Syrian troops backed by tanks and warplanes are fighting to repel an attack on the central prison in Aleppo after rebels blew up its walls in suicide car bombings, according to a watchdog.
The fighting comes as the UN General Assembly prepares to vote on a resolution condemning the government of President Bashar al-Assad.
"Fierce fighting is taking place within the walls of the compound" of the prison in the northern city, said the Syrian Observatory for Human Rights, an opposition group based in the UK, voicing concern over the fate of the inmates.
Around 4,000 prisoners, including ideological opponents and common-law criminals, are held in the prison on the outskirts of the city, which is largely under rebel control, Rami Abdel Rahman, the head of the Observatory, said.
Regime forces fired tank shells and launched air raids around the jail to repel the rebel attack, igniting fires and damaging neighbouring houses, the Observatory said.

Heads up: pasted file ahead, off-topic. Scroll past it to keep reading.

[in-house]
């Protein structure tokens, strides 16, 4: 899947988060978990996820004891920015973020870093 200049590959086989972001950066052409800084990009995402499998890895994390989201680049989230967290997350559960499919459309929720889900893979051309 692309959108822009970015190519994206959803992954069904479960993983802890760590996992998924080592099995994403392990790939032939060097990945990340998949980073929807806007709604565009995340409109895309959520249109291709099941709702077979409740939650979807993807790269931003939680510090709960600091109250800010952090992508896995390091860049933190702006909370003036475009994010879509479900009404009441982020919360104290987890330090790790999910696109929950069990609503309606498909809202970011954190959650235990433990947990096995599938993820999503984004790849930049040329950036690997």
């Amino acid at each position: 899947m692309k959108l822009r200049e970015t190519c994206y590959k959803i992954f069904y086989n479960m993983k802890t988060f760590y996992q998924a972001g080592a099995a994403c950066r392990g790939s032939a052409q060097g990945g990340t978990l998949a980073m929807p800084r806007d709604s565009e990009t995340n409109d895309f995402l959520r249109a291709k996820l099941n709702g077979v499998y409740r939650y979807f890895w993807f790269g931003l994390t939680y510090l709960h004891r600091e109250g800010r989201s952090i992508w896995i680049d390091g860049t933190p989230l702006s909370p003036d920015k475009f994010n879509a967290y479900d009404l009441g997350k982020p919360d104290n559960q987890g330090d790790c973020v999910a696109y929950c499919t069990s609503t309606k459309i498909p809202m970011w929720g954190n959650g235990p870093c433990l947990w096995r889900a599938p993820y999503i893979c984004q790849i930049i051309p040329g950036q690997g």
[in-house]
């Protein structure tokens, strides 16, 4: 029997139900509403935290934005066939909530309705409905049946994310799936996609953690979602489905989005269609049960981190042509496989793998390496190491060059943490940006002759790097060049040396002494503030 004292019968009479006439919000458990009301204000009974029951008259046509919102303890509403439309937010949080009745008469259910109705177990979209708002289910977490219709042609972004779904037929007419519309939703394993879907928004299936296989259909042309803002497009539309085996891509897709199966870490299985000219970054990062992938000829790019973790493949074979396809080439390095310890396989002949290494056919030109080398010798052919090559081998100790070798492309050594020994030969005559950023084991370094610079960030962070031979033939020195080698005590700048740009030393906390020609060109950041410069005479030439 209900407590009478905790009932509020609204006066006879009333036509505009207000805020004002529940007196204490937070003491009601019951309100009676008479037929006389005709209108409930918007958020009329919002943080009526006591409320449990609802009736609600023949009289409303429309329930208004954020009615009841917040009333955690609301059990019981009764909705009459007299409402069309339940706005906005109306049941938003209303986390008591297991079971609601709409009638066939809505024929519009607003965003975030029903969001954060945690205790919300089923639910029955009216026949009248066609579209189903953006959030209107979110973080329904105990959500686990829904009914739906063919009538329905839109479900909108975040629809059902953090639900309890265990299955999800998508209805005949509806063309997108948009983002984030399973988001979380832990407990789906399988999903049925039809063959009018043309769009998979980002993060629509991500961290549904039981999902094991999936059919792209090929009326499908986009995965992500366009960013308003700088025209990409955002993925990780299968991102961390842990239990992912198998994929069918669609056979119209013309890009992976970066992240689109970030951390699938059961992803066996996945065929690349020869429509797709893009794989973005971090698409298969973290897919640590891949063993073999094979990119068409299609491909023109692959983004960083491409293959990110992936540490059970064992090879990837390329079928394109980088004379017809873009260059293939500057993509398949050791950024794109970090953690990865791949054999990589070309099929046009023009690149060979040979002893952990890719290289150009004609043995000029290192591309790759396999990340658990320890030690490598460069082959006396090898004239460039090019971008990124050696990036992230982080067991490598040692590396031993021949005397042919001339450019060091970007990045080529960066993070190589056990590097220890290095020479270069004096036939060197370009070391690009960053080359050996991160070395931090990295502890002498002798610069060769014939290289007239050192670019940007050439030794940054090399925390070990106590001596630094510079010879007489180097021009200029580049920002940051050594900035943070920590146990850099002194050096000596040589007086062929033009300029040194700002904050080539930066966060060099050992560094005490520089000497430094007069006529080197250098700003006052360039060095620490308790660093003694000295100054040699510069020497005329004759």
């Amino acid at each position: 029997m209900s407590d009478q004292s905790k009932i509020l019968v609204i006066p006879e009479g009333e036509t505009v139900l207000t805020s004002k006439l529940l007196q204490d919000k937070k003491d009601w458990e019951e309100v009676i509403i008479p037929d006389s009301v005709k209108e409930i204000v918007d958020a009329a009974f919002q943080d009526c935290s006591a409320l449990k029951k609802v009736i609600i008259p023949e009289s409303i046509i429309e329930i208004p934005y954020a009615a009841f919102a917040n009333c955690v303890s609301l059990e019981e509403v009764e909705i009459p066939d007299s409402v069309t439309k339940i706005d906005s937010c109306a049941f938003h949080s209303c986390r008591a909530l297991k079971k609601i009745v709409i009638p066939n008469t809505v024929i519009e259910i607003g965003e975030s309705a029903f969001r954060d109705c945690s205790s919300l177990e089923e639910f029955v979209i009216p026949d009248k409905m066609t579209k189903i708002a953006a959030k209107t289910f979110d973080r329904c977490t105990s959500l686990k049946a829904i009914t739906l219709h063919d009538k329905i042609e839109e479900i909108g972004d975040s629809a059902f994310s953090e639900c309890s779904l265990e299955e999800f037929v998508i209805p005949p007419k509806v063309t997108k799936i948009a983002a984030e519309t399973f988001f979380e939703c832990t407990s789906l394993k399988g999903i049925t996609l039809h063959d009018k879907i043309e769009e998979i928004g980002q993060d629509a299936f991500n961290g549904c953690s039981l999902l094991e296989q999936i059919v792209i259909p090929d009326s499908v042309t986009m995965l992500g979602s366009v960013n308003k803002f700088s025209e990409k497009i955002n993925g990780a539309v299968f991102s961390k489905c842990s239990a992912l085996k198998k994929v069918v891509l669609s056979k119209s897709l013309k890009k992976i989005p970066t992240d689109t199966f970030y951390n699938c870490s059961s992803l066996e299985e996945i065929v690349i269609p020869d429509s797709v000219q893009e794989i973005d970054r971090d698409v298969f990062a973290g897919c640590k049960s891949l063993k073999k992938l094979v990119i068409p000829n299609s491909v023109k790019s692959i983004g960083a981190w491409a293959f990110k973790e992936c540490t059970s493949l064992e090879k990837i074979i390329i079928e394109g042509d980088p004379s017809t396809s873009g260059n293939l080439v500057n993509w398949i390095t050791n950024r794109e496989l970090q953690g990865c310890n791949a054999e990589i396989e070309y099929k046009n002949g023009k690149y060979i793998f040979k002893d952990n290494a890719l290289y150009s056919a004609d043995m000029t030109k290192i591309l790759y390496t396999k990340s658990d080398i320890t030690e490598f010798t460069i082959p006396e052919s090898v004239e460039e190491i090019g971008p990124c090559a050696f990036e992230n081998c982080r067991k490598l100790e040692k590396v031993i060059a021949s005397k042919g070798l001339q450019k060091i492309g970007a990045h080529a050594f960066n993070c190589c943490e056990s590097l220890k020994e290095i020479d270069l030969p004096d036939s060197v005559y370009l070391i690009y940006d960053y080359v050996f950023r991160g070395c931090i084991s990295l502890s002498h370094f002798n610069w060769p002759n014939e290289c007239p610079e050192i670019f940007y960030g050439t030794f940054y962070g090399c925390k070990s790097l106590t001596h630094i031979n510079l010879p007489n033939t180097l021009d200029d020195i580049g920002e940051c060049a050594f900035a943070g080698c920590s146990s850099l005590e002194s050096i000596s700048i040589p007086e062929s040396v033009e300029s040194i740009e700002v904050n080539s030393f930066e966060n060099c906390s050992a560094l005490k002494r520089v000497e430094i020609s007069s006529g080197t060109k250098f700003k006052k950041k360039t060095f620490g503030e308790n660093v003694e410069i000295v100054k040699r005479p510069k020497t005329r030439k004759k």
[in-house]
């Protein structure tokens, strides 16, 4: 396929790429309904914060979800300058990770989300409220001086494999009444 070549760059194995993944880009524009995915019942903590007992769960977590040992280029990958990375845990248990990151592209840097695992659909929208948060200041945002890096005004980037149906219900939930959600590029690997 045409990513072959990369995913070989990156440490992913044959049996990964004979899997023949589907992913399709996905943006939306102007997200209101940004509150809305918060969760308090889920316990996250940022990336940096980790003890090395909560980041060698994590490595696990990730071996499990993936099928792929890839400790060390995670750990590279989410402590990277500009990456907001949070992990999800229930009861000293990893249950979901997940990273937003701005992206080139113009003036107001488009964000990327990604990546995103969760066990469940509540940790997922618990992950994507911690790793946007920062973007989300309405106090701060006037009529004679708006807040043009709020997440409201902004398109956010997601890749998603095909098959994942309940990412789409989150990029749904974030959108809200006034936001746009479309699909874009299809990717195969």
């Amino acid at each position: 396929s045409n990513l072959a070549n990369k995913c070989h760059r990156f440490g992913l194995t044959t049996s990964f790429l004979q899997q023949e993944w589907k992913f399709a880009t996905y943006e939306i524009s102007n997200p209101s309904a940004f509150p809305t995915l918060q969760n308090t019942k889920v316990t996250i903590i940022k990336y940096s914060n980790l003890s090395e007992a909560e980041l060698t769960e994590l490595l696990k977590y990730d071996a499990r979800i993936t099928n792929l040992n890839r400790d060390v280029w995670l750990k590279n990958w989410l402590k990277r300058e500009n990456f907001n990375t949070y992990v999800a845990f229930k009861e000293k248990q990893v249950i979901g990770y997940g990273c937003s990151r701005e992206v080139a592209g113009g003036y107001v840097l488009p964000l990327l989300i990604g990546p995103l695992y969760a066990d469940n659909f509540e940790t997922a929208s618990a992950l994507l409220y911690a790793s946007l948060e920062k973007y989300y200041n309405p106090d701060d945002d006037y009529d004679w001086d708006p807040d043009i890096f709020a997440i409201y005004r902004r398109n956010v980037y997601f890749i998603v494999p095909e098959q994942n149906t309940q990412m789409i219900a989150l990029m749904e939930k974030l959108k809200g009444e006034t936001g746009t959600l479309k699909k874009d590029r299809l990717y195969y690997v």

A child was killed and seven members of a family were wounded in the bombings, it added, citing activists on the ground.
In the capital, an explosion reportedly rocked Ummayad Square in central Damascus. A soldier at the scene reported injuries in the blast caused by a sticky bomb attached to a car near a checkpoint outside the army chief of staff offices.
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The Observatory, which relies on a network of activists and medics across the country, also reported clashes in the central province of Hama and on the international highway in Damascus province.
Elsewhere, violent clashes were reported in Idlib province, in the northwest, and Daraa, in the south.
The official news agency SANA, meanwhile, said that internet and telephone lines were down because of a faulty fibre optic cable, in the second such incident in the past week.
Syria's internet was down for two days last week, with state media blaming the blackout on a technical fault but activists and a watchdog accusing the regime of deliberating cutting the connection to shield military operations.
In violence across the country on Tuesday, 99 people were killed, said the Observatory, which has compiled a total of more than 94,000 deaths in the two-year conflict between the regime and its opponents.